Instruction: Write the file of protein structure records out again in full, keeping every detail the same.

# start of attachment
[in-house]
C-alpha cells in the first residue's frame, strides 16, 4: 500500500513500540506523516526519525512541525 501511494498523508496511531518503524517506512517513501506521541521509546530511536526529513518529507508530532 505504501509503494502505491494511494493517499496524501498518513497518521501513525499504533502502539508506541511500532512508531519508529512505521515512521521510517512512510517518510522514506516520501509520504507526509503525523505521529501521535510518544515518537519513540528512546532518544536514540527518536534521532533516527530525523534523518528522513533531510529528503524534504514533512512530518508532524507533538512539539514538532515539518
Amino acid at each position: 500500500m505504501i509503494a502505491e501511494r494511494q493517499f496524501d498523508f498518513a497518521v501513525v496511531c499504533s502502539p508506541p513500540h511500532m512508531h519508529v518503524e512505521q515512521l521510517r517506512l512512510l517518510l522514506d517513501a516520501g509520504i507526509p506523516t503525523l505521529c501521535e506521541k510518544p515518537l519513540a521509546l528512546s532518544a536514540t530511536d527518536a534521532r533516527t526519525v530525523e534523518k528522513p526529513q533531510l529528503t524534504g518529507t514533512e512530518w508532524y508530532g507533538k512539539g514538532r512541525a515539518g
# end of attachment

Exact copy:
[in-house]
C-alpha cells in the first residue's frame, strides 16, 4: 500500500513500540506523516526519525512541525 501511494498523508496511531518503524517506512517513501506521541521509546530511536526529513518529507508530532 505504501509503494502505491494511494493517499496524501498518513497518521501513525499504533502502539508506541511500532512508531519508529512505521515512521521510517512512510517518510522514506516520501509520504507526509503525523505521529501521535510518544515518537519513540528512546532518544536514540527518536534521532533516527530525523534523518528522513533531510529528503524534504514533512512530518508532524507533538512539539514538532515539518
Amino acid at each position: 500500500m505504501i509503494a502505491e501511494r494511494q493517499f496524501d498523508f498518513a497518521v501513525v496511531c499504533s502502539p508506541p513500540h511500532m512508531h519508529v518503524e512505521q515512521l521510517r517506512l512512510l517518510l522514506d517513501a516520501g509520504i507526509p506523516t503525523l505521529c501521535e506521541k510518544p515518537l519513540a521509546l528512546s532518544a536514540t530511536d527518536a534521532r533516527t526519525v530525523e534523518k528522513p526529513q533531510l529528503t524534504g518529507t514533512e512530518w508532524y508530532g507533538k512539539g514538532r512541525a515539518g